I also increased the scale of the flowers until one blossom might extend to four feet in diameter.  What with my semi-cooperative brushes, a new palette of color, and the freedom of being in nature day after day, a new sense of drawing came alive for me.

The studio was just big enough for one of my large canvases. One at a time, I could put a canvas on the floor, put my painting bridge over it, then, by grasping and dodging the work table and the heater, I could get to any corner of the painting.  Often, I had to shift the canvas six inches this way or that to get to a hard to reach corner. With the radio playing baroque music and birdcall outside the studio, I enjoyed this daily dance.  Daylily done, off it went into the llama barn to dry.  One by one, I found
my subjects. I had to beat off the constant gnawing of Japanese beetles to get a good Rosa rugosa bud.  I waited through the heat wave and the week of rain for the honeysuckle to re-bloom. The phlox were as elegant and dependable as they always are. A small purple bell like flower came into bloom, escaped beetle devastation, and made it into one painting. I did not know its proper name, so I keyed it out on-line with a wild flower identifier. This lovely spike of purple bells is either Roving Bell Flower, which would make it Campanula rapunculoides—a lovely mouthful for a weedy volunteer—or else it is Creeping Bell Flower which would make its Latin name:  Adenophora confusa, which I like even better.

I conceived of each canvas as an informal portrait. Some of these flowers I have painted many times: Queen Anne’s lace (a weed really, but one that is often encouraged in certain gardens), Daylily, Black Eyed Susan. And there were some I have not painted on such a large scale: fern, honeysuckle, apples.  I tried to combine the slightly out of control aspect of the dagger striper lines with the more nuanced curves from my more familiar Japanese brushes. The colors of the plants seemed to merge effortlessly with the pre-painted backgrounds.

While working on the large canvases, I also drew on a series of pages from an 18th century book. Large, elephant portfolio pages of handmade paper, each sheet 24”x17” hand printed with hand set type.  The pages were textual documentation of paintings and ancient sculptures from the Pio Clementino Collection which is now part of the Vatican Museum. The book had been published in Rome in 1791.  The house in Waldoboro was built in 1790. I enjoyed imagining the difference between Rome in the late 18th Century, and rural Maine at the same time:  The vastly divergent concerns of the farming family trying to create and sustain self-sufficiency and the urbane aesthetic realm of contemplating ancient busts.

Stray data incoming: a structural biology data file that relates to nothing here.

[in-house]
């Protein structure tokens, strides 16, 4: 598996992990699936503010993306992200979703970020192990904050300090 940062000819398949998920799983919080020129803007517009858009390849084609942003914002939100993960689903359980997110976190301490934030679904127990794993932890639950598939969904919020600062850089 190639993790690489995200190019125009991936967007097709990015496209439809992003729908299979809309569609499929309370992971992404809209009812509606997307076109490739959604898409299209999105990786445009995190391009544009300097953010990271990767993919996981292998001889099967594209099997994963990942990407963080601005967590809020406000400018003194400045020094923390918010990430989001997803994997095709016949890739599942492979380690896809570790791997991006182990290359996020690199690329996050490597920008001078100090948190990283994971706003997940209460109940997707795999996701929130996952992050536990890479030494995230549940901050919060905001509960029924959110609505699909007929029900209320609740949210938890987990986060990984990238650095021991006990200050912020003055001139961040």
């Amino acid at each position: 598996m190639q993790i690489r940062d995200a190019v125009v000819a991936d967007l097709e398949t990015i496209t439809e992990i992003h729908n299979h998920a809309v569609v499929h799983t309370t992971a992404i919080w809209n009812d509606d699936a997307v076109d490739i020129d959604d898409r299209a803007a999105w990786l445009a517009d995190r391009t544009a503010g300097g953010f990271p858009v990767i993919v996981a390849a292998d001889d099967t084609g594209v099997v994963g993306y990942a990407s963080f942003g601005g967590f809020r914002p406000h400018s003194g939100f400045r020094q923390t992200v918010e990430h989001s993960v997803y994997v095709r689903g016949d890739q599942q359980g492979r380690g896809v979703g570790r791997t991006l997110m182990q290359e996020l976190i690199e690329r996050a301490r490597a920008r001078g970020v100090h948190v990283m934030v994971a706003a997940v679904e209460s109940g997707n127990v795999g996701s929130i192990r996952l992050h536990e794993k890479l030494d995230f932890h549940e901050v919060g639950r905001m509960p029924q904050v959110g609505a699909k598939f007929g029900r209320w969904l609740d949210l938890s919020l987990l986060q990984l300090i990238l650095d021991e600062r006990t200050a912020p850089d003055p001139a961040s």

I feel that the specificity of the environment affected the paintings. Although the house was near the ocean, I could not see the water. But within a short driving radius, there were always views of land against inlet, islands, and lakes.  When the painting was not connecting, there was the car and the option to go for a swim, or a walk, or a gaze. And then there was always the thought of when I could next have lobster. Many rainy days lead to days of glorious cool, crisp sunlight. “If you don’t like the weather in Maine, wait five minutes.” And then there is the light.  By nature, I have never been  a landscape painter, but I can easily see how one could become one up here. The light seems to settle and scintillate on the trees and the grass. The mist becomes poetic. The clouds ever-changing. The storms awesome.  I wake up early, so I can enjoy the sunrise from my morning seat.

As I worked, I continued to think about the many ways that these tough but elegant flowers were the survivors of the previous owners of this garden. How different they were from the armies of impatiens, geraniums or marigolds that are set out, Victorian style, every spring, only to meet their quick demise, destroyed by the first frost. The perennials and shrubs I was painting were all sturdy, resilient  New Englanders—very real survivors.  I began to think of an overall title for the series. With the help of another plantsman, A., I came to consider:  “We are not Begonias. We come back.” This is my working title for this series.

As of now, the paintings are still drying in the barn. I will bring them back to my New York studio in October when the oil paint has set up sufficiently for them to be moved.  And then the next phase of art making will begin. I will decide over time whether and where to add gold or palladium. Perhaps this decision will necessitate a stripe of black to balance it and bring the floral form further away from the ground. Change this. Balance that. My mental badminton game will go on for at least the next six months. For now these photos serve as a progress report.

Thank you, Maine.